George Washington Papers

From George Washington to Major General Joseph Spencer, 3 March 1777

To Major General Joseph Spencer

Morris Town March 3d 1777


I have received your favour of the 16th Ultimo. With regard to the want of money of which you speak, I imagine your difficulties will be shortly removed, as a sum of money has lately passed through, for each of the eastern states, which is no doubt to be principally applied to the purposes of the army and to the carrying on those operations, which are in contemplation.

The enterprize you have in view is of very great importance, and must be not a little hazardous; and as it may be productive of consequences importantly beneficial; so it may be attended with effects the most importantly injurious. It ought to be well considered before it is undertaken, and, unless after a deliberate survey of circumstances, there appears to be a moral certainty of success, I should wish the project might be abandoned and that you would content yourself with confining them within their present limits. I have given you my sentiments fully on this subject, in a former letter to which I refer you. I have written to Massachusetts and New Hampshire, desiring them to forward their troops with all speed to Ticonderoga;1 and to have them innoculated there, and I have also desired that Rhode Island & Connecticut might have theirs innoculated, as they are inlisted, & in all respects got ready as soon as possible for the field. In case you should adopt the defensive plan, you will please to forward this purpose, by having the same thing done with those, which are or shall be collected under your command in the most prudent and convenient manner: I mean such as are Continental troops. I am sir Your most humble servant.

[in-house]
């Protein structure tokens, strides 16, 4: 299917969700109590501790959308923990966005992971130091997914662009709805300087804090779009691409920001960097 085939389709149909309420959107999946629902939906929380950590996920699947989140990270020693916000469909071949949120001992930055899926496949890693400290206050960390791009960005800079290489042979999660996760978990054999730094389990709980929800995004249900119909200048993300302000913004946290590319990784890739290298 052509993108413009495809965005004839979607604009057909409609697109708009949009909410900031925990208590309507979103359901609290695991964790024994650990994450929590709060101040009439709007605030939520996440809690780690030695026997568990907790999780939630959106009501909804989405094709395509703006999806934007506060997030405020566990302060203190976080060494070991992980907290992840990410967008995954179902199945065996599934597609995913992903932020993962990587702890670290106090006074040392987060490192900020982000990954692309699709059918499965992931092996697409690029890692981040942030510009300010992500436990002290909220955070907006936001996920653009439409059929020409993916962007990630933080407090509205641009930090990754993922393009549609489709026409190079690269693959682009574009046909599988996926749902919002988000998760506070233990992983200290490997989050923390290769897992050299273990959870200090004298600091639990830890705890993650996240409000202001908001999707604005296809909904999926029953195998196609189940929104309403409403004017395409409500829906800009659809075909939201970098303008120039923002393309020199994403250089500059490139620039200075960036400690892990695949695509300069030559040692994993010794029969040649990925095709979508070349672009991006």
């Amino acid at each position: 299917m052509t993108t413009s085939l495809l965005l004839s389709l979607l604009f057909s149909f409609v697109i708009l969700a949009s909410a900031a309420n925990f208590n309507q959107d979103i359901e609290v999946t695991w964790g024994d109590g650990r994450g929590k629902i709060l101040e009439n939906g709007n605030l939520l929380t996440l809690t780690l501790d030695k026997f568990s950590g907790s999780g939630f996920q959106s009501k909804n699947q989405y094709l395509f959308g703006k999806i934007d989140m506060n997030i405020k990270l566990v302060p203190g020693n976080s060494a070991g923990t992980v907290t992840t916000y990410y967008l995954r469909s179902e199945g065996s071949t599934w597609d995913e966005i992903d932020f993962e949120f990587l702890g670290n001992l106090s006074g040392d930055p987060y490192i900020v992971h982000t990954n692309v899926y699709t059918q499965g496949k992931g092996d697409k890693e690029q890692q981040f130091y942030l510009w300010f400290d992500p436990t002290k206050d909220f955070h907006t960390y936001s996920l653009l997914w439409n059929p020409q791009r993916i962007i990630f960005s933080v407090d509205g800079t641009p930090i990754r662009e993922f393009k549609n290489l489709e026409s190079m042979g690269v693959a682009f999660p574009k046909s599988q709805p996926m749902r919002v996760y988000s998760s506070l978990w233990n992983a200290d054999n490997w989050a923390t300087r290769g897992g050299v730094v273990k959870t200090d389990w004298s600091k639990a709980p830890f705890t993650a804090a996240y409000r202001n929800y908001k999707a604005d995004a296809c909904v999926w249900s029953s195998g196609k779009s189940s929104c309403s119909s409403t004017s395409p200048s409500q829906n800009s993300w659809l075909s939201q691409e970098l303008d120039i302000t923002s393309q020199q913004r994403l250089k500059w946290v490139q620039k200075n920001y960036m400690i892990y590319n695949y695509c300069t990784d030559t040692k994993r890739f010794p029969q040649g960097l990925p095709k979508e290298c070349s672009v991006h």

Df, in Alexander Hamilton’s writing, DLC:GW; Varick transcript, DLC:GW.

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